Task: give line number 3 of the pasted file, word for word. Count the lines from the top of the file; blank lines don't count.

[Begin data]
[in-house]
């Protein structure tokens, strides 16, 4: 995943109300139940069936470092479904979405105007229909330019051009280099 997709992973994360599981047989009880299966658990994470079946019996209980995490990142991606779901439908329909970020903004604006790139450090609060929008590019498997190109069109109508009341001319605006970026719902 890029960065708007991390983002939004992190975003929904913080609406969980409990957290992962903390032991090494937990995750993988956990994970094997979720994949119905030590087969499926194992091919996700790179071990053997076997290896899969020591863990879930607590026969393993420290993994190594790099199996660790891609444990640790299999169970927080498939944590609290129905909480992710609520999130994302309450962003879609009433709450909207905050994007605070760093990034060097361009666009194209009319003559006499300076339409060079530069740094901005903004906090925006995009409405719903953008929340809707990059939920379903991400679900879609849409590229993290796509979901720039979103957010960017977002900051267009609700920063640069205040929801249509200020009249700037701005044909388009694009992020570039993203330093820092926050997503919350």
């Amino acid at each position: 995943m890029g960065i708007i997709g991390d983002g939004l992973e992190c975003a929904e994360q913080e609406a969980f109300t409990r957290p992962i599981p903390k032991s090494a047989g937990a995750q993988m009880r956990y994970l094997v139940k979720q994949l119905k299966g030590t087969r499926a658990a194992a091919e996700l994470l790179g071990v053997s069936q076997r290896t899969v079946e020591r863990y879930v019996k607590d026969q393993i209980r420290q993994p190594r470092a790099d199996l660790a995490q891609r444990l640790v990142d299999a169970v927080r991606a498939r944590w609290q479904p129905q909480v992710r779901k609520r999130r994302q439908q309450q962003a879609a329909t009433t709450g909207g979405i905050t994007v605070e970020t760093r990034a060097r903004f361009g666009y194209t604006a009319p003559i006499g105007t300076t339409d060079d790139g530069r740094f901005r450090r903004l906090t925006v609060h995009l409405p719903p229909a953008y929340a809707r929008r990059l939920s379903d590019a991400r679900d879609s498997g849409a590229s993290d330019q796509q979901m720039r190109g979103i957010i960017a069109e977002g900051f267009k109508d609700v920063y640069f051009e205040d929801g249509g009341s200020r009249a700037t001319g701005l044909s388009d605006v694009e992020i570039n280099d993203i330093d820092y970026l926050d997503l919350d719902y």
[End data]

């Amino acid at each position: 995943m890029g960065i708007i997709g991390d983002g939004l992973e992190c975003a929904e994360q913080e609406a969980f109300t409990r957290p992962i599981p903390k032991s090494a047989g937990a995750q993988m009880r956990y994970l094997v139940k979720q994949l119905k299966g030590t087969r499926a658990a194992a091919e996700l994470l790179g071990v053997s069936q076997r290896t899969v079946e020591r863990y879930v019996k607590d026969q393993i209980r420290q993994p190594r470092a790099d199996l660790a995490q891609r444990l640790v990142d299999a169970v927080r991606a498939r944590w609290q479904p129905q909480v992710r779901k609520r999130r994302q439908q309450q962003a879609a329909t009433t709450g909207g979405i905050t994007v605070e970020t760093r990034a060097r903004f361009g666009y194209t604006a009319p003559i006499g105007t300076t339409d060079d790139g530069r740094f901005r450090r903004l906090t925006v609060h995009l409405p719903p229909a953008y929340a809707r929008r990059l939920s379903d590019a991400r679900d879609s498997g849409a590229s993290d330019q796509q979901m720039r190109g979103i957010i960017a069109e977002g900051f267009k109508d609700v920063y640069f051009e205040d929801g249509g009341s200020r009249a700037t001319g701005l044909s388009d605006v694009e992020i570039n280099d993203i330093d820092y970026l926050d997503l919350d719902y």